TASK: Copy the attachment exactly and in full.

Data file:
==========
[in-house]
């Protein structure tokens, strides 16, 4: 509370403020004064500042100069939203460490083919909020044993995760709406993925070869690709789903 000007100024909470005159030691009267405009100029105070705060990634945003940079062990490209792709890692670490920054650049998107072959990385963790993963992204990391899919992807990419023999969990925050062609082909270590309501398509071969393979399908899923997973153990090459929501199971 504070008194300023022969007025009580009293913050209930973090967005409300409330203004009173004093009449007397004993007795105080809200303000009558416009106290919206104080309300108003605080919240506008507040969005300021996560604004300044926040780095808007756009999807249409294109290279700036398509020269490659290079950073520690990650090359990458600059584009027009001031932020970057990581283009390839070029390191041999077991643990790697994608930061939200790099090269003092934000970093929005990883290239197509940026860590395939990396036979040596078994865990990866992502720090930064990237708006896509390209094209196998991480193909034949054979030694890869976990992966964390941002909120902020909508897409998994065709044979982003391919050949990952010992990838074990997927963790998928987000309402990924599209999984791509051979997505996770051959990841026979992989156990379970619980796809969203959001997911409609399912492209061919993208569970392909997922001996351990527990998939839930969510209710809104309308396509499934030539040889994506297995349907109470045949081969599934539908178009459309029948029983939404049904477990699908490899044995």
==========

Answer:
[in-house]
């Protein structure tokens, strides 16, 4: 509370403020004064500042100069939203460490083919909020044993995760709406993925070869690709789903 000007100024909470005159030691009267405009100029105070705060990634945003940079062990490209792709890692670490920054650049998107072959990385963790993963992204990391899919992807990419023999969990925050062609082909270590309501398509071969393979399908899923997973153990090459929501199971 504070008194300023022969007025009580009293913050209930973090967005409300409330203004009173004093009449007397004993007795105080809200303000009558416009106290919206104080309300108003605080919240506008507040969005300021996560604004300044926040780095808007756009999807249409294109290279700036398509020269490659290079950073520690990650090359990458600059584009027009001031932020970057990581283009390839070029390191041999077991643990790697994608930061939200790099090269003092934000970093929005990883290239197509940026860590395939990396036979040596078994865990990866992502720090930064990237708006896509390209094209196998991480193909034949054979030694890869976990992966964390941002909120902020909508897409998994065709044979982003391919050949990952010992990838074990997927963790998928987000309402990924599209999984791509051979997505996770051959990841026979992989156990379970619980796809969203959001997911409609399912492209061919993208569970392909997922001996351990527990998939839930969510209710809104309308396509499934030539040889994506297995349907109470045949081969599934539908178009459309029948029983939404049904477990699908490899044995």